5 Minute interview: Charles Fernyhough
Author and psychologist Charles Fernyhough, who will be appearing at the London Book & Screen Week, answers a few quick questions.
Charles Fernyhough is an author and psychologist whose book The Voices Within: The History and Science of How We Talk to Ourselves is released the 14th April.
On Monday (11th April), Charles is appearing at a special event at Second Home alongside neurologist and author of the Wellcome Book Prize 2016 shortlisted It’s All in Your Head, Suzanne O’Sullivan to discuss the power of your mind to create your story.
This event is part of London Book & Screen Week, a seven-day, citywide celebration of books and the films, TV programmes and virtual worlds they inspire, running 11 – 17 April, 2016.
What was the last book you read?
I have been re-reading Edna O’Brien’s extraordinary 1972 short novel, Night. Mary Hooligan lies alone in a four-poster bed, trying to sleep. The novel is a bracing, language-rich, unfailingly honest account of a woman’s search through memory for love, connection and meaning.
And what did you read it on?
An old-fashioned paperback: a copy that I’m guessing I bought second-hand in the 1990s.
What’s next on your reading list?
One of the gaps in my reading has been Chaucer’s Canterbury Tales, and I’m happily rectifying that. More indecent Middle English words than you can slip into most conversations.
What is your favourite book to screen adaptation?
One that didn’t ruin a beloved book was Stanley Kubrick’s 1962 Lolita.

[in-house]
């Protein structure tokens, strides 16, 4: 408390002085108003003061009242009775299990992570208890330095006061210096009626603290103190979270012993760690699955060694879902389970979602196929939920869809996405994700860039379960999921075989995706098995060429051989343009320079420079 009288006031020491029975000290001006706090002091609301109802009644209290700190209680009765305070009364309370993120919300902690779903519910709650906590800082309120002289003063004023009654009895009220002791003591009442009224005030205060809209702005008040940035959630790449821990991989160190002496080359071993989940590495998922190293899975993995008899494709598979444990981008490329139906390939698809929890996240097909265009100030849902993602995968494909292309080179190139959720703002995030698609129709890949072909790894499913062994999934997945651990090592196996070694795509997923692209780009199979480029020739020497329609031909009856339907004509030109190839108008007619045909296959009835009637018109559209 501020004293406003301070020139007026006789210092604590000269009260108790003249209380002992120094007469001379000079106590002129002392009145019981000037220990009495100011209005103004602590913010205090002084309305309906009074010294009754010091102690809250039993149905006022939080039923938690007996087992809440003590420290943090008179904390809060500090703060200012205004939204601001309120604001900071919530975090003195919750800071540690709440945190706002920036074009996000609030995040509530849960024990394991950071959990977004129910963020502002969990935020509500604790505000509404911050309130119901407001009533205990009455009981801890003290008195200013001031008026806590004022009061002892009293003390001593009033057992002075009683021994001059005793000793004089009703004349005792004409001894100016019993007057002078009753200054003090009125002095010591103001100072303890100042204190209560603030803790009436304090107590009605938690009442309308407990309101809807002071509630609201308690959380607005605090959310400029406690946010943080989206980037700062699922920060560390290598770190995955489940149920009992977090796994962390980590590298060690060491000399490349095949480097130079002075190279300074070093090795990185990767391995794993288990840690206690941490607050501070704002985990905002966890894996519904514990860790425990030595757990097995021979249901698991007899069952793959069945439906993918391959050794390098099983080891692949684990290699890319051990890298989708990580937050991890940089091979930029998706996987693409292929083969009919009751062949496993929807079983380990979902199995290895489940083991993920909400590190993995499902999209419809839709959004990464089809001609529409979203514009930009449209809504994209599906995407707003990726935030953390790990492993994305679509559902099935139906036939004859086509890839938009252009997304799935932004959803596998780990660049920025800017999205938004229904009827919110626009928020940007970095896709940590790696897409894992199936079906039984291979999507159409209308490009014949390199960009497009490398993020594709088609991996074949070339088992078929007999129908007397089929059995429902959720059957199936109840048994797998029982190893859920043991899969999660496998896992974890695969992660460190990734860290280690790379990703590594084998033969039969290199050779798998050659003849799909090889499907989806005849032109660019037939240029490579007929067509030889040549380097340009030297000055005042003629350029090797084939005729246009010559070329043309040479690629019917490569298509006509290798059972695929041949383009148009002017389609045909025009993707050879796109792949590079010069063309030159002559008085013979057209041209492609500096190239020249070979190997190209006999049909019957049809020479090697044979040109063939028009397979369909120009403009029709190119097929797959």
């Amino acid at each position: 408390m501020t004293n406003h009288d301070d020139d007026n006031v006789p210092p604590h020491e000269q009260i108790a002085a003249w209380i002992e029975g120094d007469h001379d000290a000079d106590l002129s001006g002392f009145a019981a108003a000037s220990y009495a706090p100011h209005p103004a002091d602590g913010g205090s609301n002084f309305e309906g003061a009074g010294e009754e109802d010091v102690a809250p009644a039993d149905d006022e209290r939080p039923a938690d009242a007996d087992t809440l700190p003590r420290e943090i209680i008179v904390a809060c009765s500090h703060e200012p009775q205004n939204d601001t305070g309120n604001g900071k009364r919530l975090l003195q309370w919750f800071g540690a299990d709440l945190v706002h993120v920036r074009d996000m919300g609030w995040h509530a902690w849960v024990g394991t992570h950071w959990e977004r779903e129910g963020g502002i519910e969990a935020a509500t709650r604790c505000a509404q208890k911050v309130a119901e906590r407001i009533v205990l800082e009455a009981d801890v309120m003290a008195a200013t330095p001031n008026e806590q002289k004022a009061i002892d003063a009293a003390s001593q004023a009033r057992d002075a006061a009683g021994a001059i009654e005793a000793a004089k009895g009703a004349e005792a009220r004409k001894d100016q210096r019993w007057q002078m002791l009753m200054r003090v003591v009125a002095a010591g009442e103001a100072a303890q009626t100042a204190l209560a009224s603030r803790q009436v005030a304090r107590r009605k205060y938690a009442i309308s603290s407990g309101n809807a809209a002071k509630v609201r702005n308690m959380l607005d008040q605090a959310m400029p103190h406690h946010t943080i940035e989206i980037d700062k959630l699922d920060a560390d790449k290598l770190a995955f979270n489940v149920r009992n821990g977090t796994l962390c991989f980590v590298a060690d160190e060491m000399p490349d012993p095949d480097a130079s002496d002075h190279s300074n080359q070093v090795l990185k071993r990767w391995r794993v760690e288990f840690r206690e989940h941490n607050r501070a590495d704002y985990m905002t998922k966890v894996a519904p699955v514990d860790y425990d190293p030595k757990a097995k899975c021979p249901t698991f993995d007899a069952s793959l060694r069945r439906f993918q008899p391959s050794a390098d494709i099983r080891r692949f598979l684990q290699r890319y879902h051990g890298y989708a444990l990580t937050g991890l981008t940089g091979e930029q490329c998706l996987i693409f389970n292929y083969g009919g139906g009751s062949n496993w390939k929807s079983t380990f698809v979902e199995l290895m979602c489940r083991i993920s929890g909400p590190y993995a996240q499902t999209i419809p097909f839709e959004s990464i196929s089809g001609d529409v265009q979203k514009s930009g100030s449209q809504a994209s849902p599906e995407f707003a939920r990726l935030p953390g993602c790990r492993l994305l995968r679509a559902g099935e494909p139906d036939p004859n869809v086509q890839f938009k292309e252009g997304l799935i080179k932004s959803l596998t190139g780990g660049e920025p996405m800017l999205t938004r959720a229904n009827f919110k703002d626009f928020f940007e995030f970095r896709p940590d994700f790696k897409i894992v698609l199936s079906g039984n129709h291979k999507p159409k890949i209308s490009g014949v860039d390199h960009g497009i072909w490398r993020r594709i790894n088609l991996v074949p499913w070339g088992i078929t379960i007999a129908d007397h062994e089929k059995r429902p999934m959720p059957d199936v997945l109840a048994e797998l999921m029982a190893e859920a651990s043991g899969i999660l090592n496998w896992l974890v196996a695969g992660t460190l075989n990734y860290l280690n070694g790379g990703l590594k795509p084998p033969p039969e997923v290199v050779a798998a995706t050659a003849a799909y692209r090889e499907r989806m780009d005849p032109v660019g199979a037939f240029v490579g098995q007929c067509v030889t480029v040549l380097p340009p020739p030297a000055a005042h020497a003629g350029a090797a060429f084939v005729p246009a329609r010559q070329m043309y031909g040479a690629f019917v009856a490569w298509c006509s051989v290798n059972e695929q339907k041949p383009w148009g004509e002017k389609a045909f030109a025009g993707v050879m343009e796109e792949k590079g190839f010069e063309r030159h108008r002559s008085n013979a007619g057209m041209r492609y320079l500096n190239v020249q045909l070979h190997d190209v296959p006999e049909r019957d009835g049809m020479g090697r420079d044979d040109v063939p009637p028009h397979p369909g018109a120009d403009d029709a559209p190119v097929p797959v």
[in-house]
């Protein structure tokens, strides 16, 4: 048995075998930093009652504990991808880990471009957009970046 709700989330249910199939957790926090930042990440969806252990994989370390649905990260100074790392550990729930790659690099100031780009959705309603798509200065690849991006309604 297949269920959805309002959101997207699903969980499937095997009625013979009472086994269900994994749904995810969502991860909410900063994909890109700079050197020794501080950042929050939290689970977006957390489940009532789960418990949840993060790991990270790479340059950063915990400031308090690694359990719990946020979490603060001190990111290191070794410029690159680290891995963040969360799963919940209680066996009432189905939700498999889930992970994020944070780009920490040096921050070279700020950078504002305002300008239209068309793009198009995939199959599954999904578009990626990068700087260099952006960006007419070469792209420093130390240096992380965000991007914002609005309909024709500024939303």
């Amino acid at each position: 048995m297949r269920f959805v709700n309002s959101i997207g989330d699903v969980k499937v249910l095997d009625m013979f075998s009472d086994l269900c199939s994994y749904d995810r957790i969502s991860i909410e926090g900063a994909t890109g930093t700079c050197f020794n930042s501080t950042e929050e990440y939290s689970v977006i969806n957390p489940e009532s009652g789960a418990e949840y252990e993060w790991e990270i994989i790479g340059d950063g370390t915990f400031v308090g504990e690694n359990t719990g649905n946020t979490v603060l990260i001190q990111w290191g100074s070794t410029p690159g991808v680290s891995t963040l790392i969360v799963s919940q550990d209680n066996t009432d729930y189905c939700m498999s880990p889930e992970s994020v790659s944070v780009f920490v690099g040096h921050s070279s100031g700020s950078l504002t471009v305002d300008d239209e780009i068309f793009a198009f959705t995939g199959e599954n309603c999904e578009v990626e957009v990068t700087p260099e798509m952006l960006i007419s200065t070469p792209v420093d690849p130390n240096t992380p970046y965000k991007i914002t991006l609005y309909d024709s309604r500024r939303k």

Where is the best place to read in London?
I don’t live in London but I’m there a lot. One of the things I love about the city is how much reading you see going on: on trains, on the Tube, in parks, in cafés and work canteens. I’m lucky enough to be involved in a project called Hubbub, which holds a residency at Wellcome Collection in Euston. Our hammock in the Hub on the fifth floor is the perfect spot.
Go on, let us know your musical guilty pleasure….
1970s progressive rock. It is hardly possible to explain to the unenlightened how the best of this music challenged, invented, delighted and transcended like almost no other musical form.
What would be the title of your autobiography?
A Novel Ate My Life.
What was your first job?
Paper boy delivering the Yellow Advertiser in Brentwood, Essex. I also held the title of Grumpiest Barman in Cambridge for a couple of years.
Who would you invite to your dream dinner party?
I can’t imagine that a dinner party could be anything other than a horror. I’ve spent my life trying to get away from these people. Plus I live in the sticks and I have no friends.
Where would you most like to be right now?
I’m doing pretty well where I am: sitting by the stove in my study, looking out over the twinkling River Wear.
Lying on a four-poster bed, unable to sleep, Mary Hooligan recounts (mis)adventures, courtships, and sexual encounters of the most transgressive kind, in a narrative voice of blistering originality.
These tales bring together a band of pilgrims who represented most of the occupations and social groups of the time. The diversity of the narrators in turn made possible a varied collection of tales including chivalric romance, spiritual allegory, courtly lay, beast fable and literary satire.